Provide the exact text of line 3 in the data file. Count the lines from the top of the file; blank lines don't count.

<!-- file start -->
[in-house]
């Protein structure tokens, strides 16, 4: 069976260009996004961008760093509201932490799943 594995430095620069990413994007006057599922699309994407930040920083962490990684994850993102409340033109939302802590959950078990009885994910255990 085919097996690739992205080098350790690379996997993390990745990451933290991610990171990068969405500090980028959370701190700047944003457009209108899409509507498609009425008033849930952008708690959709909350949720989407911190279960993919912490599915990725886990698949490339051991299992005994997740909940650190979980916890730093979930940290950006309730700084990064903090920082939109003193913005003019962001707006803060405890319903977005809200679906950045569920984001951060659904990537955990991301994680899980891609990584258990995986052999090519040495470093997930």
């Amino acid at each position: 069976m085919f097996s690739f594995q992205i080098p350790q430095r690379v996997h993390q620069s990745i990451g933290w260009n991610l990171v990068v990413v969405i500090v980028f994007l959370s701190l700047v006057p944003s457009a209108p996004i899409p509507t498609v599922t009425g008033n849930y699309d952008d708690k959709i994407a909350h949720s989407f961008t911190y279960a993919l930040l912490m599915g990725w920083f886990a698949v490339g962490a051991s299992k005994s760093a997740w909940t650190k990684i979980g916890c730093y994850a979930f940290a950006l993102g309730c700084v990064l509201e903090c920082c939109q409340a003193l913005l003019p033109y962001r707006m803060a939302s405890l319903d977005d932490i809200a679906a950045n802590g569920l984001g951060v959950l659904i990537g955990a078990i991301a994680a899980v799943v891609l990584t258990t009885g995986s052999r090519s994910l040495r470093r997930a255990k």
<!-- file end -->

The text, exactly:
């Amino acid at each position: 069976m085919f097996s690739f594995q992205i080098p350790q430095r690379v996997h993390q620069s990745i990451g933290w260009n991610l990171v990068v990413v969405i500090v980028f994007l959370s701190l700047v006057p944003s457009a209108p996004i899409p509507t498609v599922t009425g008033n849930y699309d952008d708690k959709i994407a909350h949720s989407f961008t911190y279960a993919l930040l912490m599915g990725w920083f886990a698949v490339g962490a051991s299992k005994s760093a997740w909940t650190k990684i979980g916890c730093y994850a979930f940290a950006l993102g309730c700084v990064l509201e903090c920082c939109q409340a003193l913005l003019p033109y962001r707006m803060a939302s405890l319903d977005d932490i809200a679906a950045n802590g569920l984001g951060v959950l659904i990537g955990a078990i991301a994680a899980v799943v891609l990584t258990t009885g995986s052999r090519s994910l040495r470093r997930a255990k």